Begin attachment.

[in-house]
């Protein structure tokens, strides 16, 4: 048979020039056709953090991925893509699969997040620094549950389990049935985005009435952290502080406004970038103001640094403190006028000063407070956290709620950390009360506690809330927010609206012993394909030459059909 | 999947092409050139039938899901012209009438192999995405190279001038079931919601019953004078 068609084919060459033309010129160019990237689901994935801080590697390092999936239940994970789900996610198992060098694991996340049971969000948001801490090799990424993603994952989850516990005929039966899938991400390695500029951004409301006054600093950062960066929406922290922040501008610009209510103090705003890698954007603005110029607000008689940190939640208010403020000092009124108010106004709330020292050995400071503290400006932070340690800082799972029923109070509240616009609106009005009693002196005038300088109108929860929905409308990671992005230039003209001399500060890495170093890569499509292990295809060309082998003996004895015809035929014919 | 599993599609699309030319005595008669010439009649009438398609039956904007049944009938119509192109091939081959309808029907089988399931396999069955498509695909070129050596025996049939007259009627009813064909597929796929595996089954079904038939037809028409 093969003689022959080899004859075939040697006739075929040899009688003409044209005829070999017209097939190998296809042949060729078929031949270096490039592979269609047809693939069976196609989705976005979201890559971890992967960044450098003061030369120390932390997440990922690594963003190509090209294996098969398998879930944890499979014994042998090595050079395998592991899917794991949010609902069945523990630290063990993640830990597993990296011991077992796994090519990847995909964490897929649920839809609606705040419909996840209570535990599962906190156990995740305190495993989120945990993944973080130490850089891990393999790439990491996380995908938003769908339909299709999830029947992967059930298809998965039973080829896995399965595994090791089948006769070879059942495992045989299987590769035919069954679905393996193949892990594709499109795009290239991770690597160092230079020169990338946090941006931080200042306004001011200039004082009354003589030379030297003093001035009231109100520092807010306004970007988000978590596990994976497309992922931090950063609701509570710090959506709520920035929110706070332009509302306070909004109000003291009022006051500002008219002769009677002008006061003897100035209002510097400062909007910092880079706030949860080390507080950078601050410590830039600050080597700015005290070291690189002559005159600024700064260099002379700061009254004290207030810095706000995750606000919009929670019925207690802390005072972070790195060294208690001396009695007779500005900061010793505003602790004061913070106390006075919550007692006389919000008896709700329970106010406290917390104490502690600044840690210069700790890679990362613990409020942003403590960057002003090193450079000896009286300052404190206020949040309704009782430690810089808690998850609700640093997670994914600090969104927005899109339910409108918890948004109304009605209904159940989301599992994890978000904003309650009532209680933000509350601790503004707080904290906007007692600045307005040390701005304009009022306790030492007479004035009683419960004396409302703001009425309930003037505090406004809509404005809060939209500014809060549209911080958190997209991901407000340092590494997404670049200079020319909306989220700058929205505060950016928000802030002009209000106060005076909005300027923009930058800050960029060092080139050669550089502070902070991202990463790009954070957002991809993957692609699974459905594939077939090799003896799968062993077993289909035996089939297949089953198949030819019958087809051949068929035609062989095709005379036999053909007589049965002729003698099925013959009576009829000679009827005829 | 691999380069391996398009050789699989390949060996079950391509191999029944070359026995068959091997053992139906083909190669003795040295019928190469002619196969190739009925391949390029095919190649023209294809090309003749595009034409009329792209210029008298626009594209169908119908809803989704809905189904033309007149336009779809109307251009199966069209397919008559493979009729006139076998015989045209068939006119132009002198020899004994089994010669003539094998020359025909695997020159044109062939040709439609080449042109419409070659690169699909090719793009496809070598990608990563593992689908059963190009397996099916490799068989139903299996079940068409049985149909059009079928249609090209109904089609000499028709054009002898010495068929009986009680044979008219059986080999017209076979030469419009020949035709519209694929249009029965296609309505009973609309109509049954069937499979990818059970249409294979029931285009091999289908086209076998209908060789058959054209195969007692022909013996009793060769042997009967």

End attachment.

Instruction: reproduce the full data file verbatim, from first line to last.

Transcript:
[in-house]
């Protein structure tokens, strides 16, 4: 048979020039056709953090991925893509699969997040620094549950389990049935985005009435952290502080406004970038103001640094403190006028000063407070956290709620950390009360506690809330927010609206012993394909030459059909 | 999947092409050139039938899901012209009438192999995405190279001038079931919601019953004078 068609084919060459033309010129160019990237689901994935801080590697390092999936239940994970789900996610198992060098694991996340049971969000948001801490090799990424993603994952989850516990005929039966899938991400390695500029951004409301006054600093950062960066929406922290922040501008610009209510103090705003890698954007603005110029607000008689940190939640208010403020000092009124108010106004709330020292050995400071503290400006932070340690800082799972029923109070509240616009609106009005009693002196005038300088109108929860929905409308990671992005230039003209001399500060890495170093890569499509292990295809060309082998003996004895015809035929014919 | 599993599609699309030319005595008669010439009649009438398609039956904007049944009938119509192109091939081959309808029907089988399931396999069955498509695909070129050596025996049939007259009627009813064909597929796929595996089954079904038939037809028409 093969003689022959080899004859075939040697006739075929040899009688003409044209005829070999017209097939190998296809042949060729078929031949270096490039592979269609047809693939069976196609989705976005979201890559971890992967960044450098003061030369120390932390997440990922690594963003190509090209294996098969398998879930944890499979014994042998090595050079395998592991899917794991949010609902069945523990630290063990993640830990597993990296011991077992796994090519990847995909964490897929649920839809609606705040419909996840209570535990599962906190156990995740305190495993989120945990993944973080130490850089891990393999790439990491996380995908938003769908339909299709999830029947992967059930298809998965039973080829896995399965595994090791089948006769070879059942495992045989299987590769035919069954679905393996193949892990594709499109795009290239991770690597160092230079020169990338946090941006931080200042306004001011200039004082009354003589030379030297003093001035009231109100520092807010306004970007988000978590596990994976497309992922931090950063609701509570710090959506709520920035929110706070332009509302306070909004109000003291009022006051500002008219002769009677002008006061003897100035209002510097400062909007910092880079706030949860080390507080950078601050410590830039600050080597700015005290070291690189002559005159600024700064260099002379700061009254004290207030810095706000995750606000919009929670019925207690802390005072972070790195060294208690001396009695007779500005900061010793505003602790004061913070106390006075919550007692006389919000008896709700329970106010406290917390104490502690600044840690210069700790890679990362613990409020942003403590960057002003090193450079000896009286300052404190206020949040309704009782430690810089808690998850609700640093997670994914600090969104927005899109339910409108918890948004109304009605209904159940989301599992994890978000904003309650009532209680933000509350601790503004707080904290906007007692600045307005040390701005304009009022306790030492007479004035009683419960004396409302703001009425309930003037505090406004809509404005809060939209500014809060549209911080958190997209991901407000340092590494997404670049200079020319909306989220700058929205505060950016928000802030002009209000106060005076909005300027923009930058800050960029060092080139050669550089502070902070991202990463790009954070957002991809993957692609699974459905594939077939090799003896799968062993077993289909035996089939297949089953198949030819019958087809051949068929035609062989095709005379036999053909007589049965002729003698099925013959009576009829000679009827005829 | 691999380069391996398009050789699989390949060996079950391509191999029944070359026995068959091997053992139906083909190669003795040295019928190469002619196969190739009925391949390029095919190649023209294809090309003749595009034409009329792209210029008298626009594209169908119908809803989704809905189904033309007149336009779809109307251009199966069209397919008559493979009729006139076998015989045209068939006119132009002198020899004994089994010669003539094998020359025909695997020159044109062939040709439609080449042109419409070659690169699909090719793009496809070598990608990563593992689908059963190009397996099916490799068989139903299996079940068409049985149909059009079928249609090209109904089609000499028709054009002898010495068929009986009680044979008219059986080999017209076979030469419009020949035709519209694929249009029965296609309505009973609309109509049954069937499979990818059970249409294979029931285009091999289908086209076998209908060789058959054209195969007692022909013996009793060769042997009967």